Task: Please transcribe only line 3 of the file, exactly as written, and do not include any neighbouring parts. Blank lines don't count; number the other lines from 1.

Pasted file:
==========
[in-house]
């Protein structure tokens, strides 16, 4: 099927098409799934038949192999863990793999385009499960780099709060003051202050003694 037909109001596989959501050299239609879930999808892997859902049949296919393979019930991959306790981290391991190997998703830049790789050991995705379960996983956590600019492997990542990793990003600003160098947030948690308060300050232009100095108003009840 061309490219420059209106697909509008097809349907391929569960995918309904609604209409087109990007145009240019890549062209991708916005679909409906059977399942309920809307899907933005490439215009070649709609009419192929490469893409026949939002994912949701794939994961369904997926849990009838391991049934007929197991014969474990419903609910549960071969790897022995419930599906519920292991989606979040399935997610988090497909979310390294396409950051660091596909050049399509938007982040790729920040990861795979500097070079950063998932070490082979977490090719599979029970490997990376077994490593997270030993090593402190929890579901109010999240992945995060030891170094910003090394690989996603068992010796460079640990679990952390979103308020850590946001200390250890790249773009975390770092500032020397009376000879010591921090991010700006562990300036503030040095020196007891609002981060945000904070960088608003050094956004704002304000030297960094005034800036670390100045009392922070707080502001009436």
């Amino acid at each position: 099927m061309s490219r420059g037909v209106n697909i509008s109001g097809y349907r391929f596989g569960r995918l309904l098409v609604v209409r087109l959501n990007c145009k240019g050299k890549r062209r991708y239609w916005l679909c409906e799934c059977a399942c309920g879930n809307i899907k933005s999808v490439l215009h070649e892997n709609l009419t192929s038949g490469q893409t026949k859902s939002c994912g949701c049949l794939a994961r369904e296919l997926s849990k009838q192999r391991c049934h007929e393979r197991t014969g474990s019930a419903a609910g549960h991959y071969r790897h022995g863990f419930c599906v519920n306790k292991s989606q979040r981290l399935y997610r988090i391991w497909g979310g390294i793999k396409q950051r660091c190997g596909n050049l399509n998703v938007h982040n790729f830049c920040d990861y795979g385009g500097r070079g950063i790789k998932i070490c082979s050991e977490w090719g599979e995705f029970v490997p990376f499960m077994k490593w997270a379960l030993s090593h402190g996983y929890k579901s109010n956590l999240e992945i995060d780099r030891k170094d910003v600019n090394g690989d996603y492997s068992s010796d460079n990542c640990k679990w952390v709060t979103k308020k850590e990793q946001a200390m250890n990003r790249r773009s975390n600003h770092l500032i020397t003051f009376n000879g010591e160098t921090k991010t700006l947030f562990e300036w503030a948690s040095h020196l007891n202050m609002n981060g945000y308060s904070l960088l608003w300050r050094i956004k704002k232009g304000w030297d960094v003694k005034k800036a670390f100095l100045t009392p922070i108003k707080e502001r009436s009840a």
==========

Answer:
């Amino acid at each position: 099927m061309s490219r420059g037909v209106n697909i509008s109001g097809y349907r391929f596989g569960r995918l309904l098409v609604v209409r087109l959501n990007c145009k240019g050299k890549r062209r991708y239609w916005l679909c409906e799934c059977a399942c309920g879930n809307i899907k933005s999808v490439l215009h070649e892997n709609l009419t192929s038949g490469q893409t026949k859902s939002c994912g949701c049949l794939a994961r369904e296919l997926s849990k009838q192999r391991c049934h007929e393979r197991t014969g474990s019930a419903a609910g549960h991959y071969r790897h022995g863990f419930c599906v519920n306790k292991s989606q979040r981290l399935y997610r988090i391991w497909g979310g390294i793999k396409q950051r660091c190997g596909n050049l399509n998703v938007h982040n790729f830049c920040d990861y795979g385009g500097r070079g950063i790789k998932i070490c082979s050991e977490w090719g599979e995705f029970v490997p990376f499960m077994k490593w997270a379960l030993s090593h402190g996983y929890k579901s109010n956590l999240e992945i995060d780099r030891k170094d910003v600019n090394g690989d996603y492997s068992s010796d460079n990542c640990k679990w952390v709060t979103k308020k850590e990793q946001a200390m250890n990003r790249r773009s975390n600003h770092l500032i020397t003051f009376n000879g010591e160098t921090k991010t700006l947030f562990e300036w503030a948690s040095h020196l007891n202050m609002n981060g945000y308060s904070l960088l608003w300050r050094i956004k704002k232009g304000w030297d960094v003694k005034k800036a670390f100095l100045t009392p922070i108003k707080e502001r009436s009840a």